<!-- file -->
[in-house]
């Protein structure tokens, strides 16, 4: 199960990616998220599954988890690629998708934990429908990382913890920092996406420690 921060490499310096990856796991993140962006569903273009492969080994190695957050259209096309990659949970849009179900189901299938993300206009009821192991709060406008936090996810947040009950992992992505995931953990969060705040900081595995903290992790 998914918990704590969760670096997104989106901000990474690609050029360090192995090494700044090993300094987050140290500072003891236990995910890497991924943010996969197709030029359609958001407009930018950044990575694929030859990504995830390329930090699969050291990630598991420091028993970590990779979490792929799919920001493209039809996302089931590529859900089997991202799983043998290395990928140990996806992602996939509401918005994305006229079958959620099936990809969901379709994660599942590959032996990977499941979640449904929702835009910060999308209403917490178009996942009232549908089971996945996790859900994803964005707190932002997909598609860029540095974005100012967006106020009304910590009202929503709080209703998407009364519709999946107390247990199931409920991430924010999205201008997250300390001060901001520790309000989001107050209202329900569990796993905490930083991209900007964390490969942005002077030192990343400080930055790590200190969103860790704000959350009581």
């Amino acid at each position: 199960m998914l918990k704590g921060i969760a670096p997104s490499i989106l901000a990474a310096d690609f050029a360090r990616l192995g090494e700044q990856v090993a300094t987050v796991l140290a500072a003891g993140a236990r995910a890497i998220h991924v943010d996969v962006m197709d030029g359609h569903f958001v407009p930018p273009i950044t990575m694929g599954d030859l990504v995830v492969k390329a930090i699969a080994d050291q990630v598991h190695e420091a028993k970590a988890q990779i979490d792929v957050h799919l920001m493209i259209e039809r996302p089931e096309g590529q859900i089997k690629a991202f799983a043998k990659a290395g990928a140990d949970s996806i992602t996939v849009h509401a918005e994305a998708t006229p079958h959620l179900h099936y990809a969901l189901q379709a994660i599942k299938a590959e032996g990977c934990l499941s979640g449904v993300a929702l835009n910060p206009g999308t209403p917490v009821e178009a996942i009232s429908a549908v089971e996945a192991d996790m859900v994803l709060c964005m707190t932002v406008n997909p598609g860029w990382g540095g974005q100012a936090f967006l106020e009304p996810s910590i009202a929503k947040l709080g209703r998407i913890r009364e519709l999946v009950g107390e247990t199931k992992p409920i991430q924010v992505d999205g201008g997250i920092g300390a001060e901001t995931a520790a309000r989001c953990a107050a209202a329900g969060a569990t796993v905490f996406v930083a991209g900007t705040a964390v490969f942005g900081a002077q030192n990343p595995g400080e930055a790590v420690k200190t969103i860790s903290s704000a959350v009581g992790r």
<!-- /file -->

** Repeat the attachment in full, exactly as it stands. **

[in-house]
């Protein structure tokens, strides 16, 4: 199960990616998220599954988890690629998708934990429908990382913890920092996406420690 921060490499310096990856796991993140962006569903273009492969080994190695957050259209096309990659949970849009179900189901299938993300206009009821192991709060406008936090996810947040009950992992992505995931953990969060705040900081595995903290992790 998914918990704590969760670096997104989106901000990474690609050029360090192995090494700044090993300094987050140290500072003891236990995910890497991924943010996969197709030029359609958001407009930018950044990575694929030859990504995830390329930090699969050291990630598991420091028993970590990779979490792929799919920001493209039809996302089931590529859900089997991202799983043998290395990928140990996806992602996939509401918005994305006229079958959620099936990809969901379709994660599942590959032996990977499941979640449904929702835009910060999308209403917490178009996942009232549908089971996945996790859900994803964005707190932002997909598609860029540095974005100012967006106020009304910590009202929503709080209703998407009364519709999946107390247990199931409920991430924010999205201008997250300390001060901001520790309000989001107050209202329900569990796993905490930083991209900007964390490969942005002077030192990343400080930055790590200190969103860790704000959350009581």
């Amino acid at each position: 199960m998914l918990k704590g921060i969760a670096p997104s490499i989106l901000a990474a310096d690609f050029a360090r990616l192995g090494e700044q990856v090993a300094t987050v796991l140290a500072a003891g993140a236990r995910a890497i998220h991924v943010d996969v962006m197709d030029g359609h569903f958001v407009p930018p273009i950044t990575m694929g599954d030859l990504v995830v492969k390329a930090i699969a080994d050291q990630v598991h190695e420091a028993k970590a988890q990779i979490d792929v957050h799919l920001m493209i259209e039809r996302p089931e096309g590529q859900i089997k690629a991202f799983a043998k990659a290395g990928a140990d949970s996806i992602t996939v849009h509401a918005e994305a998708t006229p079958h959620l179900h099936y990809a969901l189901q379709a994660i599942k299938a590959e032996g990977c934990l499941s979640g449904v993300a929702l835009n910060p206009g999308t209403p917490v009821e178009a996942i009232s429908a549908v089971e996945a192991d996790m859900v994803l709060c964005m707190t932002v406008n997909p598609g860029w990382g540095g974005q100012a936090f967006l106020e009304p996810s910590i009202a929503k947040l709080g209703r998407i913890r009364e519709l999946v009950g107390e247990t199931k992992p409920i991430q924010v992505d999205g201008g997250i920092g300390a001060e901001t995931a520790a309000r989001c953990a107050a209202a329900g969060a569990t796993v905490f996406v930083a991209g900007t705040a964390v490969f942005g900081a002077q030192n990343p595995g400080e930055a790590v420690k200190t969103i860790s903290s704000a959350v009581g992790r």